Greeks in Hawaii

Greek sailors found their way to the Islands on whalers and trading vessels after 1830. Beginning in the late 1870s, some forty men from the small Mediterranean country migrated and settled on the Big Island and O‘ahu. They set up produce-growing and shipping operations, cafés, bars, rooming houses, and hotels. To a man they supported the monarchy and participated after the overthrow in the movement to restore the queen to the throne. Imprisoned and suffering business losses for these activities, they reluctantly accommodated to annexation. By World War II, some two hundred men, women, and children formed a community. Migration increased after World War II and a Greek church was established. Saints Constantine & Helen Greek Orthodox Cathedral is now the center of Orthodoxy in Hawaii.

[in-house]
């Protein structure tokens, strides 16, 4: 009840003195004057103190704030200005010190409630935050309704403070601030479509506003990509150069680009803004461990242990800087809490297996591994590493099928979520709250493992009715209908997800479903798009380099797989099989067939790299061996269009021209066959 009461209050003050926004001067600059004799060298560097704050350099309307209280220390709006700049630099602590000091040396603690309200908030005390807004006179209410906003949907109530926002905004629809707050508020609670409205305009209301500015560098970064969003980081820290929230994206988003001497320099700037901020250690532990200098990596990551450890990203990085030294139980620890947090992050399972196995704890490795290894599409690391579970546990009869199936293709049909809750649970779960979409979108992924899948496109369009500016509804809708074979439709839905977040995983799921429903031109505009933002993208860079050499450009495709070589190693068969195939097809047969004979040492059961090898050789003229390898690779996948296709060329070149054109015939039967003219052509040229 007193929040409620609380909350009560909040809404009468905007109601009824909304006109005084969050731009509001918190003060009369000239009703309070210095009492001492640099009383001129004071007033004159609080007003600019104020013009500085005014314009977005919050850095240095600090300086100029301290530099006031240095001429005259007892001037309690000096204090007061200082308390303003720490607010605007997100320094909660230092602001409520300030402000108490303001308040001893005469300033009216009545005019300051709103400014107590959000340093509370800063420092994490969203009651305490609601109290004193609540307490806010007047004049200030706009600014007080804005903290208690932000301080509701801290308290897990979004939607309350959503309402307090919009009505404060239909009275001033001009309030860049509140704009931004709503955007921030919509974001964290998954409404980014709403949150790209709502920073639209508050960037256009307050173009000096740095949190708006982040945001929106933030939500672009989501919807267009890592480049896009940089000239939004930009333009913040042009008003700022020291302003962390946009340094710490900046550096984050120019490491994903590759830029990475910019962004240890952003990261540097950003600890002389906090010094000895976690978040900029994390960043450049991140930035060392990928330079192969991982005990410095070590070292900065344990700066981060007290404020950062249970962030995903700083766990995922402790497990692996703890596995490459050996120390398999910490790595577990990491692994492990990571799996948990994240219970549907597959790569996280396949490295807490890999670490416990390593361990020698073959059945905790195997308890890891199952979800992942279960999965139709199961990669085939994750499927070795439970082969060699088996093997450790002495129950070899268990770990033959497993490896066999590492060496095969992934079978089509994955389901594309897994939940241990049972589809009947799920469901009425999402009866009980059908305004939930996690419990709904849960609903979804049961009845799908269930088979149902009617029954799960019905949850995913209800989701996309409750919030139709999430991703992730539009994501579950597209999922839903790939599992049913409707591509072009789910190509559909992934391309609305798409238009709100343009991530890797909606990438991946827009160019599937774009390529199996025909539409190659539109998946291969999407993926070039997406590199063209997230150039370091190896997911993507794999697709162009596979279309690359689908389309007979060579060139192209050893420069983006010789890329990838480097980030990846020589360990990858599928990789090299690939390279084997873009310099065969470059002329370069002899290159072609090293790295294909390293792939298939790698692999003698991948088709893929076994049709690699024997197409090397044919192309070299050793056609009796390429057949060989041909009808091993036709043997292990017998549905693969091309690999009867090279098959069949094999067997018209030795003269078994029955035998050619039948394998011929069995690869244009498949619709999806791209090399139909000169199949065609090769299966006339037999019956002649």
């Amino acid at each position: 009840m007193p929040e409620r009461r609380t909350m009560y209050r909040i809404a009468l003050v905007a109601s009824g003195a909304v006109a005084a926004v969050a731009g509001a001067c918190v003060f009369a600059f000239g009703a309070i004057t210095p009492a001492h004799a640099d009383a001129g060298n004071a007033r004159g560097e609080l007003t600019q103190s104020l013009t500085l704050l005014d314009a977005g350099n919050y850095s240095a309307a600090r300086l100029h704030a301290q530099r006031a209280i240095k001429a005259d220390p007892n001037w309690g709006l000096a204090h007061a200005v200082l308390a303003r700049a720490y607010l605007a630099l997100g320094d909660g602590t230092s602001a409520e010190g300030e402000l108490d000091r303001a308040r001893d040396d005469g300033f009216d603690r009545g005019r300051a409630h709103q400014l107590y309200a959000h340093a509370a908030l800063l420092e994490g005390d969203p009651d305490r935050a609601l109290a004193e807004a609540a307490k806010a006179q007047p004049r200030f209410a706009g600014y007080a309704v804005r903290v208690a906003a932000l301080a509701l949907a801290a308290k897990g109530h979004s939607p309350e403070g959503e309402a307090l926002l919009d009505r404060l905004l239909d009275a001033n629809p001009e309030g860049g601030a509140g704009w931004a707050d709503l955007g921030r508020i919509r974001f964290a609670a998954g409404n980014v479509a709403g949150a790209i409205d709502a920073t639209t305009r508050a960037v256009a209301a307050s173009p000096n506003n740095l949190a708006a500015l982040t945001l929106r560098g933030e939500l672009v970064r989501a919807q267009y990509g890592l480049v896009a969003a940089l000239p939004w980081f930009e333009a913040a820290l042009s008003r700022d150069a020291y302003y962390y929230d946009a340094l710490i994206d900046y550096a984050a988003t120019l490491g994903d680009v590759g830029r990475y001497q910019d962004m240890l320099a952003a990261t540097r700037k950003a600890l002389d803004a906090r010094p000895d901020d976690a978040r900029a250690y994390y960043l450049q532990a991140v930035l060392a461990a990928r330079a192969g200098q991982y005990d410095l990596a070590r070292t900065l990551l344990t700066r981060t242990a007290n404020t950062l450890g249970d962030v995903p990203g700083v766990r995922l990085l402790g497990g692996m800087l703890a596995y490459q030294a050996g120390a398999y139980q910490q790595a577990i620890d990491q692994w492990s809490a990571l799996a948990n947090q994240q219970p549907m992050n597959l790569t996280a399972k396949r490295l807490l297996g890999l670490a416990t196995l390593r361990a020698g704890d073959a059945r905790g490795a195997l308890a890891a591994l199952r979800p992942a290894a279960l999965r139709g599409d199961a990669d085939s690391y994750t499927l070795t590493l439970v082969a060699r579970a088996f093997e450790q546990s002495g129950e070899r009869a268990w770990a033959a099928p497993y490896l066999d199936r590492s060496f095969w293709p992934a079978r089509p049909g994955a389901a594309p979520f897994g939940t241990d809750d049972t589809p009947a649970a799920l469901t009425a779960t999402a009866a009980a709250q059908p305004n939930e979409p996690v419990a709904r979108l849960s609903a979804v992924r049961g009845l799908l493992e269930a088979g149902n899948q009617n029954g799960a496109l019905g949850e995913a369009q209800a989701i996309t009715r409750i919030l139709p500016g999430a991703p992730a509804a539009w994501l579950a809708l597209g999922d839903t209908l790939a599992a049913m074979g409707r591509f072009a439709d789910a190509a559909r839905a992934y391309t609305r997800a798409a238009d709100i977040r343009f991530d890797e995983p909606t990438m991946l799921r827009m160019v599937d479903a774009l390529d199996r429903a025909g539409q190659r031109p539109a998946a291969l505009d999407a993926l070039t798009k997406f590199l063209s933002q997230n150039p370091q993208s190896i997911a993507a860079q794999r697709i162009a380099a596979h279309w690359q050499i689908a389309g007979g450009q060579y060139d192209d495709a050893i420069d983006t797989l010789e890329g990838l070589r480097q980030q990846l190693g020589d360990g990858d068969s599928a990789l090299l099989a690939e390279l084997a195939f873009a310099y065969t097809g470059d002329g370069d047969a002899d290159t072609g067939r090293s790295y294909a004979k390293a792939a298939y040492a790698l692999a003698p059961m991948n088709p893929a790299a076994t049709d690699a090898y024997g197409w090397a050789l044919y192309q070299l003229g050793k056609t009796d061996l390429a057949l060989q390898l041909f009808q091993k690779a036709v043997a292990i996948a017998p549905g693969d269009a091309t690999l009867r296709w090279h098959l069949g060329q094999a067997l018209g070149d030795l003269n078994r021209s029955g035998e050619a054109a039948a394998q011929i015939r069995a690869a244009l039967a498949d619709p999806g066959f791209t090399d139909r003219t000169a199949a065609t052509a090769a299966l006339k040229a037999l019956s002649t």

Each year the small congregation of about 100 families puts on a festival of epic proportions. The purpose of the festival is to raise funds for the church and help introduce and perpetuate Greek Culture in Hawaii.

Come to the Greek Festival at McCoy Pavilion in Ala Moana Park and you’ll see why thousands of people of all ethnic backgrounds show up each year.

Enjoy the music, dancing, food, and culture and be Greek for a day…or two!

This entry was posted in Greek Blogs. Bookmark the permalink.

Leave a Reply